Epstein: Signing Jackson worth the risk
(MCT) — The Cubs' decision to spend $52 million on Edwin Jackson raised eyebrows, though President Theo Epstein said the team always will be open to adding an expensive free agent, despite the rebuilding project.
Before serving meals to the military Wednesday at the Cubs Caravan stop at the U.S. Marine Corps base on the Northwest Side, Epstein said the lack of pitching in the farm system led to the pursuit of one of the more expensive free-agent starters.
"There's a bit of an imbalance in the organization between position players and pitchers," Epstein said. "We feel really good about a lot of our position-player depth and a lot of our potential impact players in the minor leagues. But frankly we can't say the same thing about our pitching in the prospect ranks.
"That's something we're going to try to address every year through the draft and trades, but unless you want to point to a year six or seven years from now when you want to compete, then you have to look at the major league avenue as well about ways to address that imbalance. You can't sit and wait until there's a perfect opportunity to acquire a pitcher or wait until right when you're ready to win a World Series and go and add 40 to 60 percent of your rotation. You have to seriously consider adding pitchers when they're there if they check a lot of the boxes of what you're looking for."
Epstein said Jackson's age was a factor in the decision to sign him.
"We weren't eager to make a significant investment in a player you'd have to sign for a good portion of their mid-30s, or who's had a significant injury history or hasn't been reliable in the past," Epstein said. "When a 29-year-old with a very consistent track record and a solid, effective, 200-inning-a-year, mid-rotation starter emerged and was available at what, relatively speaking, was a reasonable cost and a reasonable length of contract, we felt like it made a lot of sense."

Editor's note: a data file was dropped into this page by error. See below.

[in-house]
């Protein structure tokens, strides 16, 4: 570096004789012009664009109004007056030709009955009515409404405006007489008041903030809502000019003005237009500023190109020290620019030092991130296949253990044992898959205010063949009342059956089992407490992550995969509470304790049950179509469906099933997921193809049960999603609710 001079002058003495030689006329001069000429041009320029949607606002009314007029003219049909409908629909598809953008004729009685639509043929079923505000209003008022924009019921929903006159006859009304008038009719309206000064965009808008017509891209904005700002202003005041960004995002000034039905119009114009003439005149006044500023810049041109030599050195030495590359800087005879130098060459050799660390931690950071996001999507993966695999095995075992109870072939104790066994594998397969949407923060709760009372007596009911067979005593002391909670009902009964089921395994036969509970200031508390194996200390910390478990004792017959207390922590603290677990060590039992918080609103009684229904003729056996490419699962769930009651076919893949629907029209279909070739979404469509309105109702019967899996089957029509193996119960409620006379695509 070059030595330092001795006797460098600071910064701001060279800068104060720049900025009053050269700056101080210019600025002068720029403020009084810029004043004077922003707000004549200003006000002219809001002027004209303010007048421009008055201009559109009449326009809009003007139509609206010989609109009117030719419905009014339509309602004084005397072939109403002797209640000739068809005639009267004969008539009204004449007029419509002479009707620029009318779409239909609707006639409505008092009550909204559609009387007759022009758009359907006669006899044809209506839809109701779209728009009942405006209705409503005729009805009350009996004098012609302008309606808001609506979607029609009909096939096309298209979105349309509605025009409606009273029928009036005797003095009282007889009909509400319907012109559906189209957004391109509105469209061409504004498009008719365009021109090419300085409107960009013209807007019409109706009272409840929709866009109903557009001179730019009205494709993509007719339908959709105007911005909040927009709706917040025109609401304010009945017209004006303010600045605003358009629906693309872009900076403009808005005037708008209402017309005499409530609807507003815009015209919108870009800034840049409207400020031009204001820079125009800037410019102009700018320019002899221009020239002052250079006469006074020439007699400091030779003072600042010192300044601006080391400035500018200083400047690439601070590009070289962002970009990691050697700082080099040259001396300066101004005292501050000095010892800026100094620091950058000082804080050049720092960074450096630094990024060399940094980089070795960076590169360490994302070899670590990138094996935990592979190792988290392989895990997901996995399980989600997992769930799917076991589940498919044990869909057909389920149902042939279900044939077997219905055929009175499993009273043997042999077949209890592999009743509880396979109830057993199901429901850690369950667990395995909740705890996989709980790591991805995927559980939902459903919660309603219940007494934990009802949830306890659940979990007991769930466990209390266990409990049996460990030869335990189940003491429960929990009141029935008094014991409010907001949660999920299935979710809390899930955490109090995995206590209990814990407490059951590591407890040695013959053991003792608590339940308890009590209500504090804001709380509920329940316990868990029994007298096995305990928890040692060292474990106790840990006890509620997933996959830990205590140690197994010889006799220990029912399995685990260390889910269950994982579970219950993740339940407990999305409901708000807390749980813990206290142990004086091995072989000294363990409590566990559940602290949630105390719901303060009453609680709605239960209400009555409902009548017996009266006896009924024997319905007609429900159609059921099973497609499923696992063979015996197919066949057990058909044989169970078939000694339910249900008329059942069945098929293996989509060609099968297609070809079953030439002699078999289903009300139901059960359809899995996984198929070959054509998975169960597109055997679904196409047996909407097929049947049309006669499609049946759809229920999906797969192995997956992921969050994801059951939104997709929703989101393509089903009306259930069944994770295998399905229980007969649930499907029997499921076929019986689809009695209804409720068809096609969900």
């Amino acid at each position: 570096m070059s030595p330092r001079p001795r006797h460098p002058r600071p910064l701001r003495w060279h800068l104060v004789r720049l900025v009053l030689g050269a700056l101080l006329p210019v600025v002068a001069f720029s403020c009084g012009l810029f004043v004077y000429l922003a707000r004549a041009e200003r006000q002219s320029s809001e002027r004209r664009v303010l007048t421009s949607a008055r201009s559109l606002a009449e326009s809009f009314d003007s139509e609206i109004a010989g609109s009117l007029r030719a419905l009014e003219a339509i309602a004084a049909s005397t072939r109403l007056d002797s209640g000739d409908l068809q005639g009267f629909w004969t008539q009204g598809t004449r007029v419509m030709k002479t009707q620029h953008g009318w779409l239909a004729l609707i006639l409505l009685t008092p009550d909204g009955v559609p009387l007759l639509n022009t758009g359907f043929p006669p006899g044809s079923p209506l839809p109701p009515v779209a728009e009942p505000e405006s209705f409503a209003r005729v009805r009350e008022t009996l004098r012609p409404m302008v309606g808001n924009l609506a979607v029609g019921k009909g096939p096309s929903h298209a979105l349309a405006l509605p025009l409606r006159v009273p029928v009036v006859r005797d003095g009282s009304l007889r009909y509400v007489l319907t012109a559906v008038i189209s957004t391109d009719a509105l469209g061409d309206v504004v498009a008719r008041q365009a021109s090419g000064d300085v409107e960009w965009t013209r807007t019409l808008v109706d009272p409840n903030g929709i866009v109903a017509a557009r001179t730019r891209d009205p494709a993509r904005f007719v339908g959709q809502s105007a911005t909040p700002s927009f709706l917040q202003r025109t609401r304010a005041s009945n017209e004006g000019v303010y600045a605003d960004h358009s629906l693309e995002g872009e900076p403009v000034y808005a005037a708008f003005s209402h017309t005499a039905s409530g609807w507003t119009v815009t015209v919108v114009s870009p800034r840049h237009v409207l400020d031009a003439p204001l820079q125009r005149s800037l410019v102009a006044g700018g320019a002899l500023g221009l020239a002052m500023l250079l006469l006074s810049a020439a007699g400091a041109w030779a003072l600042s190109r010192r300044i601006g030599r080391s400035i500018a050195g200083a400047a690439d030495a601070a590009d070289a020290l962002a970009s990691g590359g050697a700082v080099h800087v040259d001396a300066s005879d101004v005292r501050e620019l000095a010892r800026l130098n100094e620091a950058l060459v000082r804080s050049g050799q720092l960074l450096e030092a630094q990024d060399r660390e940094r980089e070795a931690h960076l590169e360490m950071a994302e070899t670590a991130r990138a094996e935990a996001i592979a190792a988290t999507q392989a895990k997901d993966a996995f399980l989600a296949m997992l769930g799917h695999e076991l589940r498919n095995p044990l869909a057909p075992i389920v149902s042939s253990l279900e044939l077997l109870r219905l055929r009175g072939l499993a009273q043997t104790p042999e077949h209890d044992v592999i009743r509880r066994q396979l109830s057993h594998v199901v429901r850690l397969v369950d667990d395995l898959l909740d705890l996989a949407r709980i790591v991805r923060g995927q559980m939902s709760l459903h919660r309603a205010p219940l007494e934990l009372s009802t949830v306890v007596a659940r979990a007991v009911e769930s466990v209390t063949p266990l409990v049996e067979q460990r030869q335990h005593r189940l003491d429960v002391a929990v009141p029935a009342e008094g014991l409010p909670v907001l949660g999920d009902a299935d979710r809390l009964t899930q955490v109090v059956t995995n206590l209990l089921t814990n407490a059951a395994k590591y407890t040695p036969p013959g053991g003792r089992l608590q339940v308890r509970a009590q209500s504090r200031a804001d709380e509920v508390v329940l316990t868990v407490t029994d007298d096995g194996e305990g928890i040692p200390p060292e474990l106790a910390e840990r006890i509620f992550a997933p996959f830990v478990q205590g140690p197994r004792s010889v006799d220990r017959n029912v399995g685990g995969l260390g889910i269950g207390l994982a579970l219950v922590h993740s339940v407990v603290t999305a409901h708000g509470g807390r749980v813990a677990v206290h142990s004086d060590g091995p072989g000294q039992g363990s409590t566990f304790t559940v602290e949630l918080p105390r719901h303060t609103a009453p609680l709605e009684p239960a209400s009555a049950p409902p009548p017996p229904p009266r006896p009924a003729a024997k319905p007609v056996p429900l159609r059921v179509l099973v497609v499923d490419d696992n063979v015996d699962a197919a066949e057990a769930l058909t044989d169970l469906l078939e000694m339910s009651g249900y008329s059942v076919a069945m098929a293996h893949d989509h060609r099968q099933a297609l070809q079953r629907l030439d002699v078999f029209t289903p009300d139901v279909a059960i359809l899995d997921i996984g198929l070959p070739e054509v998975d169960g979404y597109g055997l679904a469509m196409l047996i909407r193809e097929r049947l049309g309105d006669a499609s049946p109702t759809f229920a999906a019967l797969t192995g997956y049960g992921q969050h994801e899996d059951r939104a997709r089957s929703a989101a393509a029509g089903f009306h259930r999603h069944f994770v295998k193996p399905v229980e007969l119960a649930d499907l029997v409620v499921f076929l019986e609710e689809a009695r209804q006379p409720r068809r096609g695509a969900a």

When such an opportunity arises, Epstein said, "you sort of hold your breath and move forward."
"I say 'hold your breath' only because free-agent pitching is an inherently risky proposition," he said. "And in that risky pool, Edwin Jackson was, knock on wood, about as safe a bet as you can find."
When in Rome: Anthony Rizzo admitted he never has been to Italy and speaks only a little Italian, but the Cubs first baseman will represent the country in the World Baseball Classic.
"I would've loved to play for (Team) USA," he said. "That was my first choice. But they got all the 'monstars' on there. Also Italy is a great opportunity. I come from a strong Italian background, and to represent Italy is a pretty cool experience."
Rizzo said his dad's grandfather was from Sicily, which was enough to qualify for the team. The Italian team will practice and play its games in the Phoenix area, not far from the Cubs' spring training site in Mesa. Italy plays in the same bracket as the U.S., Mexico and Canada, so it would be a major upset to advance.
Cubs shortstop Starlin Castro is expected to play for the Dominican Republic. Rosters will be announced Thursday morning.
The quote: Epstein on whether the Cubs can compete: "It's postseason or bust every year. That's what our goal is. That said, we're obviously building for something greater, which is a time when we can expect to get into the postseason every year. Behind the scenes, regardless of the results, there's progress being made. But as far as 2013, you can define it as a success or failure by whether we make the postseason, and ultimately whether we win the World Series."
Extra Innings: Manager Dale Sveum reiterated that Carlos Marmol is his closer and Kyuji Fujikawa will be the setup man. He declined to say whether Nate Schierholtz will platoon with Dave Sappelt in right field. … Epstein said rehabbing pitchers Scott Baker and Matt Garza should be ready for opening day, though the Cubs won't rush them.